There is one way of looking at this little story, which is that education in India isn’t what we might all hope it will be. All 8,000 candidates for jobs in the Goan government as accountants managed to fail the exam. Not one single applicant managed to pass it. This does not speak well for the standard of education in the country:
As many as 8,000 candidates appeared for an examination conducted for 80 posts as accountant in the Goa government, but all failed the test.
No, really, not a good look. The exam itself seemed to cover the right sort of things too:
The five-hour examination included a 100 marks paper on English, general knowledge and accounts-related questions, the official said.
Well, yes, those are the sorts of things we’d like people to know before they become accountants in an English language government body really. It is possible to wonder whether the test wasn’t a good one, given that it didn’t do any selecting at all. We might even think that it’s better that Goa gets the least bad accountants rather than none at all. However, here’s the real illumination into what is wrong in India:
Goa’s director of accounts, in a notification issued yesterday, said none of the candidates, who appeared for the initial recruitment examination held on January 7 this year, secured the minimum qualifying marks required to get through.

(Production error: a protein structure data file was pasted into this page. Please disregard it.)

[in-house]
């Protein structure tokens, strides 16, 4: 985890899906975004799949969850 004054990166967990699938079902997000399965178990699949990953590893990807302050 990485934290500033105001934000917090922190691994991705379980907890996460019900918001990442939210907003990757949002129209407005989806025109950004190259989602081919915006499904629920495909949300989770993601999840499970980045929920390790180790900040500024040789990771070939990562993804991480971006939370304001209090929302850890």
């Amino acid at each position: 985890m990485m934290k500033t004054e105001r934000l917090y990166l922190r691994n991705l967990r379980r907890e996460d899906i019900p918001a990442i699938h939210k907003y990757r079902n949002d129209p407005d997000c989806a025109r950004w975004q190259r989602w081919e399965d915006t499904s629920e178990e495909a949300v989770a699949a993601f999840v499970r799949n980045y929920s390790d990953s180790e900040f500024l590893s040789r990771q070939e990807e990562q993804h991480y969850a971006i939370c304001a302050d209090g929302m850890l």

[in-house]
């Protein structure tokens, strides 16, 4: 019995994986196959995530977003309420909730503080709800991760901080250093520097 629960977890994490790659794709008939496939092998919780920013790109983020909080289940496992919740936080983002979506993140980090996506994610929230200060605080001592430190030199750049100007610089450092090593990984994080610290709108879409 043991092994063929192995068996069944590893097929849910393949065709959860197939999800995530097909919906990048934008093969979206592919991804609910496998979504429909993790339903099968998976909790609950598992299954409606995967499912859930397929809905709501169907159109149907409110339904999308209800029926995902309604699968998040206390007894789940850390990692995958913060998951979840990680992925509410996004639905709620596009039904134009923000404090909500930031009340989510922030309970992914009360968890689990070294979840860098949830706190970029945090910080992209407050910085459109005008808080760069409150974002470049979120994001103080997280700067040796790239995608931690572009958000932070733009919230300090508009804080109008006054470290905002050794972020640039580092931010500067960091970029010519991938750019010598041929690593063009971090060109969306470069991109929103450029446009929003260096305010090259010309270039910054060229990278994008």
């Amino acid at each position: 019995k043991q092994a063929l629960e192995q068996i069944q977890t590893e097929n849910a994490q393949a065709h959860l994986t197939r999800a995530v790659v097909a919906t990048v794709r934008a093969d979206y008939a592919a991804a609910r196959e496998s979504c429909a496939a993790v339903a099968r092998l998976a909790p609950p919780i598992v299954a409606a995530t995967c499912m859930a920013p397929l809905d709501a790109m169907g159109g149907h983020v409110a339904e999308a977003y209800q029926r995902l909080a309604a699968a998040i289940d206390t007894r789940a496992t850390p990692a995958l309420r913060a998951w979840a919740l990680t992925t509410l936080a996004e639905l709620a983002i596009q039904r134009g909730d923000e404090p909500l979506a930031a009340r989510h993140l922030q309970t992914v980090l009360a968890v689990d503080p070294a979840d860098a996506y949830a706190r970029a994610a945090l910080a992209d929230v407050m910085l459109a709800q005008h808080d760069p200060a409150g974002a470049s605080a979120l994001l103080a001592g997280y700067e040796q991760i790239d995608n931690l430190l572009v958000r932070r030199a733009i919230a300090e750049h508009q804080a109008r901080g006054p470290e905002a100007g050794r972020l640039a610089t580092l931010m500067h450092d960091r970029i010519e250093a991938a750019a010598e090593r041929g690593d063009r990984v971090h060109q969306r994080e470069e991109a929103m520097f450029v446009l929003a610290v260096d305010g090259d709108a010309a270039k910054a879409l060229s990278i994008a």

The directorate of accounts had advertised 80 posts of accountant in the common account cadre in October last year.
The process was started in October last year. Here we are at the end of August 10 months later. And we’ve still managed to get no closer at all to hiring any accountants.
Now, one good thing about the Indian civil service is that it carries on the old British practice of entry being by competitive examination. This at least loosens the possibility of influence and bribery determining who gets hired. But now think of the incompetence with which the process is being carried out. We’ve at least 7 months here just to mark the exam papers!
And that is really what ails India. The snail’s pace of the bureaucracy. It would actually be far better if the place had near no government rather than the one it has. Anarchy is indeed preferable to a system which allows near nothing to happen officially. Because what happens when a bureaucracy is so slow that it strangles the ability to do anything legally is that it is all done in illegal anarchy anyway. Some 85% of the Indian economy is over in the unregistered, untaxed and informal sector. Precisely and exactly because the official sector is run by that bureaucracy that cannot even hire the occasional accountant. A bonfire of the babus would improve the place immeasurably.